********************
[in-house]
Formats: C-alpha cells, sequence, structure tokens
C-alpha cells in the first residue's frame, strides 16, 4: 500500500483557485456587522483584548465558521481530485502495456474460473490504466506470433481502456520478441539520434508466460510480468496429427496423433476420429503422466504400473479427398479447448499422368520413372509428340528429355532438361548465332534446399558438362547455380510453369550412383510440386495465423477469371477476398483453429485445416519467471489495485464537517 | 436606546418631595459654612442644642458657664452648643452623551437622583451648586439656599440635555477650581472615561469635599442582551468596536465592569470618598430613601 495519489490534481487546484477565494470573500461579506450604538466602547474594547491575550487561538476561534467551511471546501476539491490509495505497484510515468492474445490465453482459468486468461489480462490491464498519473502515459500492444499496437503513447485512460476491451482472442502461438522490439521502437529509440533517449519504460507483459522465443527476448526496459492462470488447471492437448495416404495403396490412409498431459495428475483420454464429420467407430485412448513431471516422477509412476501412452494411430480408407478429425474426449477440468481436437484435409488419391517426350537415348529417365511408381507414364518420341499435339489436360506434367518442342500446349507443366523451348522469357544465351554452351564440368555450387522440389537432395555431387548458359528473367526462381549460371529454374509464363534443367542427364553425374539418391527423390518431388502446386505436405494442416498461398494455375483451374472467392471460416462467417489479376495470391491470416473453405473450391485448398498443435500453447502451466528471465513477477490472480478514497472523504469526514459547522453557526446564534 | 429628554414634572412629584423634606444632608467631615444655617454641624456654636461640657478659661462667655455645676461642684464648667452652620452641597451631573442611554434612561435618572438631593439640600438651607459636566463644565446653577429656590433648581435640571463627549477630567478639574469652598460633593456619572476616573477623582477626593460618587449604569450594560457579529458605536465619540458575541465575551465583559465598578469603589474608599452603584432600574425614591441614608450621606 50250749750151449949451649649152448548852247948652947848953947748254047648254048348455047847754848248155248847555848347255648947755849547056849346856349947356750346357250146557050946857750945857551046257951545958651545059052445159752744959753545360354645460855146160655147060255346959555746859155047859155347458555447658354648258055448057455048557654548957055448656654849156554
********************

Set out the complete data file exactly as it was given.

[in-house]
Formats: C-alpha cells, sequence, structure tokens
C-alpha cells in the first residue's frame, strides 16, 4: 500500500483557485456587522483584548465558521481530485502495456474460473490504466506470433481502456520478441539520434508466460510480468496429427496423433476420429503422466504400473479427398479447448499422368520413372509428340528429355532438361548465332534446399558438362547455380510453369550412383510440386495465423477469371477476398483453429485445416519467471489495485464537517 | 436606546418631595459654612442644642458657664452648643452623551437622583451648586439656599440635555477650581472615561469635599442582551468596536465592569470618598430613601 495519489490534481487546484477565494470573500461579506450604538466602547474594547491575550487561538476561534467551511471546501476539491490509495505497484510515468492474445490465453482459468486468461489480462490491464498519473502515459500492444499496437503513447485512460476491451482472442502461438522490439521502437529509440533517449519504460507483459522465443527476448526496459492462470488447471492437448495416404495403396490412409498431459495428475483420454464429420467407430485412448513431471516422477509412476501412452494411430480408407478429425474426449477440468481436437484435409488419391517426350537415348529417365511408381507414364518420341499435339489436360506434367518442342500446349507443366523451348522469357544465351554452351564440368555450387522440389537432395555431387548458359528473367526462381549460371529454374509464363534443367542427364553425374539418391527423390518431388502446386505436405494442416498461398494455375483451374472467392471460416462467417489479376495470391491470416473453405473450391485448398498443435500453447502451466528471465513477477490472480478514497472523504469526514459547522453557526446564534 | 429628554414634572412629584423634606444632608467631615444655617454641624456654636461640657478659661462667655455645676461642684464648667452652620452641597451631573442611554434612561435618572438631593439640600438651607459636566463644565446653577429656590433648581435640571463627549477630567478639574469652598460633593456619572476616573477623582477626593460618587449604569450594560457579529458605536465619540458575541465575551465583559465598578469603589474608599452603584432600574425614591441614608450621606 50250749750151449949451649649152448548852247948652947848953947748254047648254048348455047847754848248155248847555848347255648947755849547056849346856349947356750346357250146557050946857750945857551046257951545958651545059052445159752744959753545360354645460855146160655147060255346959555746859155047859155347458555447658354648258055448057455048557654548957055448656654849156554